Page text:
Optimizing Small-Molecule Synthesis - Pharmaceutical Technology

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Optimizing Small-Molecule Synthesis
Catalysis for olefin metathesis and aldol reactions and synthetic routes to natural products are some recent gains.


Pharmaceutical Technology
Volume 33, Issue 1, pp. 58-61

Aldol reactions

Researchers at the University of California at Berkeley developed an enzyme-like polymer catalyst consisting of a hyperbranched polyethyleneimine derivative and proline that eliminates self-aldol reactions by suppressing an irreversible aldol pathway. Self-aldol reactions with enolizable aldehydes in reactions such as cross-aldol processes represent a challenge to achieving desired chemoselectivity (4).

The research team, led by Jean M.J. Frecht, professor of chemistry and chemical engineering in the Department of Chemistry at the University of California at Berkeley, points out that the usual approach for suppressing self-aldol reactions is to use large excesses of one reaction component. Initial research suggests that using the polymer catalyst allows the aldol reaction to proceed selectively in water. The polymer catalyst system or a modified version has the potential, for example, to prepare a, -unsaturated ketones using cross ketone/aldehyde reactions without the need for excess substrate (4).

Biomimetic synthesis

Natural products can offer a pool of potential drug candidates, but the lack of a synthetic or semisynthetic route to making a compound of interest can limit the applications in drug development. Researchers at the University of California at Berkeley, the University of British Columbia, and the Ludwig-Maximilians-Universitaet (LMU) in Munich, recently reported using biomimetic synthesis to make exiguamine A and B. Exiguamine A and B are natural products derived from a marine sponge found in the waters of Papua New Guinea. They inhibit the action of indoleamine-2,3-dioxygenase (IDO), an enzyme that protects the fetus during pregnancy against an immune response of the mother, and are being explored in cancer research.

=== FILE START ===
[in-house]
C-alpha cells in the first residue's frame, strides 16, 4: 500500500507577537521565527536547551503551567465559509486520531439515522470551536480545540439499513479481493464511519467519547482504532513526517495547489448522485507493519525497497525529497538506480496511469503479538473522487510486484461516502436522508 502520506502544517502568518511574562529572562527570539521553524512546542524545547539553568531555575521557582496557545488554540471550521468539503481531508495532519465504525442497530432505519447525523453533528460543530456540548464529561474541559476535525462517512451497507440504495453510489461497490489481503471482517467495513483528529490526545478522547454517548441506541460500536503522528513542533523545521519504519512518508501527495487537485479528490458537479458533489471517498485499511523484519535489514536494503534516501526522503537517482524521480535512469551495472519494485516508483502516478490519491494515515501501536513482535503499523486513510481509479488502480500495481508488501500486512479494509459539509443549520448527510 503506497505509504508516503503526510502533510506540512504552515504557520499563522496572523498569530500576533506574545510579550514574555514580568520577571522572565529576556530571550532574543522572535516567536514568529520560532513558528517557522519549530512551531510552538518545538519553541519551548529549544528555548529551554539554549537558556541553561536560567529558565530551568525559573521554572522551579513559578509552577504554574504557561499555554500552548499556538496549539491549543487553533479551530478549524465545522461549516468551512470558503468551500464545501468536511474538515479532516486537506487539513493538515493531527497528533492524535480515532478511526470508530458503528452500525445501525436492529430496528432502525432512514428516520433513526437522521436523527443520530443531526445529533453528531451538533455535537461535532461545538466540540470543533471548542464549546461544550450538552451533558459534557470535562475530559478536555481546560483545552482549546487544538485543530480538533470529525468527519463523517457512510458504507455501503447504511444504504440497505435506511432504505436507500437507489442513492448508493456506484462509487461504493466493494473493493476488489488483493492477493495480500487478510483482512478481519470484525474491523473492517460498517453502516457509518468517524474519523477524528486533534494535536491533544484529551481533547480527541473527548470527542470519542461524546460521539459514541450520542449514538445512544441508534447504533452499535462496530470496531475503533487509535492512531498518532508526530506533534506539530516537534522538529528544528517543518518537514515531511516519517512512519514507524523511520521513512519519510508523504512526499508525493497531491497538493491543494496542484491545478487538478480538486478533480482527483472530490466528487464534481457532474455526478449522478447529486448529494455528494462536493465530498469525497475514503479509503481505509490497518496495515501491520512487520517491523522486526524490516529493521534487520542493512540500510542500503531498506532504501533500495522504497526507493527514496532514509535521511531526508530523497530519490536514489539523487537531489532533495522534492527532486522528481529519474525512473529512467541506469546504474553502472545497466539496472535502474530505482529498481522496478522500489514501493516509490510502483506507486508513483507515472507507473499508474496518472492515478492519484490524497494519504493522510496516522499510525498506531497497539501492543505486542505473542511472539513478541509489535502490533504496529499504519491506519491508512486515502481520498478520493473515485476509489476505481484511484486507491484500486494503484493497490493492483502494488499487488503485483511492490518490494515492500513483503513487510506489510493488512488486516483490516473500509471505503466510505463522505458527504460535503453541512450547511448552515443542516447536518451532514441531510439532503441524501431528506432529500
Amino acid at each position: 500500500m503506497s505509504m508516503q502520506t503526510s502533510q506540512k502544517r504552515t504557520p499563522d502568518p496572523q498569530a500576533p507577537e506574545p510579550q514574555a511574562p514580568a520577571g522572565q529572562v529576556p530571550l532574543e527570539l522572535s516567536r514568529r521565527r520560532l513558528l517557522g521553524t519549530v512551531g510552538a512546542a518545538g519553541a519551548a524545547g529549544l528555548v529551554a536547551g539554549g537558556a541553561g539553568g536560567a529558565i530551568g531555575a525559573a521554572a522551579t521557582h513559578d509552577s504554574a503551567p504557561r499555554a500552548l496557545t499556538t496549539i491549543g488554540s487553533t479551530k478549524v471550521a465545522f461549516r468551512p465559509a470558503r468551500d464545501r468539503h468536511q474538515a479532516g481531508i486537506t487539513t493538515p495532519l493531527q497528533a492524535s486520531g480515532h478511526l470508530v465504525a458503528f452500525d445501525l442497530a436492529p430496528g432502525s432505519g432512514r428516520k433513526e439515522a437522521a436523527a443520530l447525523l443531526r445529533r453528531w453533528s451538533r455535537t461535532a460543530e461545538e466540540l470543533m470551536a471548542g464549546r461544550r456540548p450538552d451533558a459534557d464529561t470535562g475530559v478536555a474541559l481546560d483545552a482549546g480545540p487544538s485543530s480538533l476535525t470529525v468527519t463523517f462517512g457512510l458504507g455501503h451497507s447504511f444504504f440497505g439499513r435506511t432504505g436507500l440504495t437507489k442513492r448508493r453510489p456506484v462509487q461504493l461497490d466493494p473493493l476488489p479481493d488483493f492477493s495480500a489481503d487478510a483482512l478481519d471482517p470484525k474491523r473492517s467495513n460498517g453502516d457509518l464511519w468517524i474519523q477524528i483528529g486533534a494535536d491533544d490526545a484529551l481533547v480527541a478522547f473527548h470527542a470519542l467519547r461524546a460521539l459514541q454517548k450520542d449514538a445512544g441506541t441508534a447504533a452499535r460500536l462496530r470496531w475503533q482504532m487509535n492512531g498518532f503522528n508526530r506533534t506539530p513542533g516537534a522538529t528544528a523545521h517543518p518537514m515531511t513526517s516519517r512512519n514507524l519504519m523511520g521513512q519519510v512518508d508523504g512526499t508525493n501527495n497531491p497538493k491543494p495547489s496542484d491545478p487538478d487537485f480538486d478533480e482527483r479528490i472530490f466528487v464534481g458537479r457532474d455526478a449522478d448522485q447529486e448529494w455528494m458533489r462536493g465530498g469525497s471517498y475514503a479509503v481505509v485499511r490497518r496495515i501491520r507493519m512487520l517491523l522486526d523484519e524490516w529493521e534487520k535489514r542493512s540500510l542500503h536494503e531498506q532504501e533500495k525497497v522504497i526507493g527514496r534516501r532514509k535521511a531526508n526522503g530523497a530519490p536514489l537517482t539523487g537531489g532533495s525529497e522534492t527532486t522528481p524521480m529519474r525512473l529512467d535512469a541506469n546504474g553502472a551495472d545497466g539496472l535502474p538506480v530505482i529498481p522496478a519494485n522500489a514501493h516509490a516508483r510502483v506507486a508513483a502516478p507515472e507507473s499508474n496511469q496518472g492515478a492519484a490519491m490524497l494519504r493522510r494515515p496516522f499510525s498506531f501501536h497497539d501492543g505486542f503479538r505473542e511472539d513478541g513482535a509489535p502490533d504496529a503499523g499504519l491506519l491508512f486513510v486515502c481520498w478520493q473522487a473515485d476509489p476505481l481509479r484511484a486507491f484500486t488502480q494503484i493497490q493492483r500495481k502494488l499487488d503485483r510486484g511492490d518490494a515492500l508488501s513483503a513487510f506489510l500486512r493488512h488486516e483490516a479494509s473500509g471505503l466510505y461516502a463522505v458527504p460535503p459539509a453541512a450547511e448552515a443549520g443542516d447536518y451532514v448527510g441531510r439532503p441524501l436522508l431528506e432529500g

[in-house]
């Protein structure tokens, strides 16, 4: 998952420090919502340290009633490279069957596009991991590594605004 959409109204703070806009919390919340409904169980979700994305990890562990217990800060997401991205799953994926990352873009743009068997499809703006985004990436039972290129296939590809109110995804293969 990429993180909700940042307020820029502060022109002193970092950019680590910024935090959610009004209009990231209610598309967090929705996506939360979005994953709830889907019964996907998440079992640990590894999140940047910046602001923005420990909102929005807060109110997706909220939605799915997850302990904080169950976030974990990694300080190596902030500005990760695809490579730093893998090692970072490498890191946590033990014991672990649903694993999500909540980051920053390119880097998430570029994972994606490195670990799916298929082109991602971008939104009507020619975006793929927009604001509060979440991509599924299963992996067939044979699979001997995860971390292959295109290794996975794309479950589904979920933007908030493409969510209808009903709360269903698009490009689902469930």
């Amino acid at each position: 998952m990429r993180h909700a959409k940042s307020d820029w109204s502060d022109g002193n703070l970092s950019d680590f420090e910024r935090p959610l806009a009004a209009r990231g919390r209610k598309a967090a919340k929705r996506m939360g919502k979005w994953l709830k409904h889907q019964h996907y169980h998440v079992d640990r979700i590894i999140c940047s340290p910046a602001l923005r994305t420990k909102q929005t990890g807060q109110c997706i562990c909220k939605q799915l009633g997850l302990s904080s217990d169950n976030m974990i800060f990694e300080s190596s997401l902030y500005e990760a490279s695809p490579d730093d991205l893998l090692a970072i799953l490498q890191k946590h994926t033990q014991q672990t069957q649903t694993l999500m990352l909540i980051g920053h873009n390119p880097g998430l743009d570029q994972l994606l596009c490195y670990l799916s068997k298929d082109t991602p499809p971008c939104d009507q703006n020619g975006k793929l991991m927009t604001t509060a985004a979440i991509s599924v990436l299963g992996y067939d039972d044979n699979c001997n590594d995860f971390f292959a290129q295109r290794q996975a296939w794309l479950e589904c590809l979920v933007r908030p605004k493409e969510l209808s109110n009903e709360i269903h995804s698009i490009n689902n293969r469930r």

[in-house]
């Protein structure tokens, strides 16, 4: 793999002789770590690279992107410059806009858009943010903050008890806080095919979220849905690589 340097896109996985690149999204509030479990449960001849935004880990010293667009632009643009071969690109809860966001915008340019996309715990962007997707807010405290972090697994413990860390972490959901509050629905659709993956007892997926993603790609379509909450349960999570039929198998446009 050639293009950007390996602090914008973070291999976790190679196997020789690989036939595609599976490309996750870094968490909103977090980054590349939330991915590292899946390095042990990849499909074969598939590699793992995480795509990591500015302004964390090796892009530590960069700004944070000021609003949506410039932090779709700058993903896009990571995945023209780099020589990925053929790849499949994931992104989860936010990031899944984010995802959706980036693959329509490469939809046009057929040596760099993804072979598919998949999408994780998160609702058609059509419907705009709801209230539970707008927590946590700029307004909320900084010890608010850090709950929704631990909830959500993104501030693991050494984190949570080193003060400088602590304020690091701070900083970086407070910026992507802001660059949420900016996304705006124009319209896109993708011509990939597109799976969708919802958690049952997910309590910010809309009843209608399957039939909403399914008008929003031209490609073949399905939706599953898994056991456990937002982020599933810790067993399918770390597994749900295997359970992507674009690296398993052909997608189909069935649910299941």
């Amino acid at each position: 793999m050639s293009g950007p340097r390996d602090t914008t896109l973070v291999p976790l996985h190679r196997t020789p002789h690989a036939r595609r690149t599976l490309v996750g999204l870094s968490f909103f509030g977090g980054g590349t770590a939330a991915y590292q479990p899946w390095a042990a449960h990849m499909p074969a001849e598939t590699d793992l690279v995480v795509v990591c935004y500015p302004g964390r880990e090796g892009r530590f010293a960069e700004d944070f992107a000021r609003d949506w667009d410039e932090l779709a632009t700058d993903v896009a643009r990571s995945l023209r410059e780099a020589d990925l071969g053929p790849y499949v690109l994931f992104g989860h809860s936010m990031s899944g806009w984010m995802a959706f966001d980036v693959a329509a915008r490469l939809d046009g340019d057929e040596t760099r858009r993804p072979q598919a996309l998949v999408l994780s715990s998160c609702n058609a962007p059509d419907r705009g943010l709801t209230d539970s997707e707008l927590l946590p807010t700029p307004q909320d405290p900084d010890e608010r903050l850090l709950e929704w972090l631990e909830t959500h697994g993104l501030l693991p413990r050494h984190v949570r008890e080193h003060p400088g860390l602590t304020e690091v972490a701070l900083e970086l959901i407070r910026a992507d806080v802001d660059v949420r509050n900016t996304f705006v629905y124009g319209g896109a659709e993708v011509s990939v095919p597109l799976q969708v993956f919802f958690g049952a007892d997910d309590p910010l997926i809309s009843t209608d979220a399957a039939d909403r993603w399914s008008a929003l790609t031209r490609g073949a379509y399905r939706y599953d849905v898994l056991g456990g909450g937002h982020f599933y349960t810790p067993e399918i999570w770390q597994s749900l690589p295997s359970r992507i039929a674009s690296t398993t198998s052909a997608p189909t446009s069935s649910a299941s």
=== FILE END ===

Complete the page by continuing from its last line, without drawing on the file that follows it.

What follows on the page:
"Ultimately, IDO lends the cancer cells immunotolerance," said Dirk Trauner, professor for chemical biology and genetics at LMU, in an Aug. 4, 2008 LMU press release. "This enzyme [IDO] can do so by breaking down the amino acid tryptophan, which is essential for T-cells. But these immune cells are required by the body's immune response for destroying tumors. As such, IDO inhibitors, and our substances [exiguamine A and B] are only two of many such agents [that] could be employed in cancer therapy in [the] future for a large number tumors."

As the name implies, biomimetic synthesis parallels a synthetic or chemical route of a biological process. The approach is considered most successful when biosynthetic intermediates are set up to undergo reaction cascades. An example is pericyclic cascades or cationic polyene cyclizations that mimic the assembly of terpenoids (5).

Trauner and his team focused on the catecholamine cascade for synthesizing exiguamine A and later isolating exiguamine B. Catecholamines are intermediates that have potential in synthetic reactions because they may be readily oxidized to highly reactive electrophilic ortho-quinone and have a nucleophilic amine as an additional source of reactivity. The biosynthesis of exiguamine A involved a tautomerization of an ortho-quinone to a vinyl ortho-quinone methide, which was the key step of the synthesis, followed by oxa-6p electrocyclization (5).

Trauner is exploring other organic reactions that can be used in natural product research. "We have achieved the first asymmetrical Nazarov cyclizations and the first catalytic 6p electrocyclizations," he said in the LMU release. "These are important methods for synthesizing five and six-member rings that play a central role in the chemistry of natural products. I am convinced that the large majority of natural products are still unknown and that a multitude of interesting discoveries regarding their chemistry and biology are awaiting us."

Patricia Van Arnum is a senior editor at Pharmaceutical Technology, 485 Route One South, Bldg F, First Floor, Iselin, NJ 08830 tel. 732.346.3072,

References

1. X. Bei, D.P. Allen, and R. Pederson, "Highly Efficient Olefin Metathesis," Pharm.Technol. 32 (9), Pharmaceutical Ingredients Suppl., s18–s23 (2008).

2. A.H. Hoveyda et al., "Highly Efficient Molybdenum-Based Catalysts for Enantioselective Alkene Metathesis," Nature 456 (7224), 933–937 (2008).

3. B. Halford, " A Catalyst With Fluxionality," Chem. Eng. News. 86 (47), 11 (2008).

4. J. Frecht, "Control of Aldol Reaction Pathways of Enolizable Aldehydes in an Aqueous Environment with a Hyperbranched Polymeric Catalyst," J. Amer. Chem. Soc. 130 (51), 17287–17289 (2008).

5. D. Trauner et al., "Biomimetic Synthesis of the IDO Inhibitors Exiguamine A and B," Nature Chem. Bio, online, DOI:10.1038/nchembio.107, Aug. 1, 2008.


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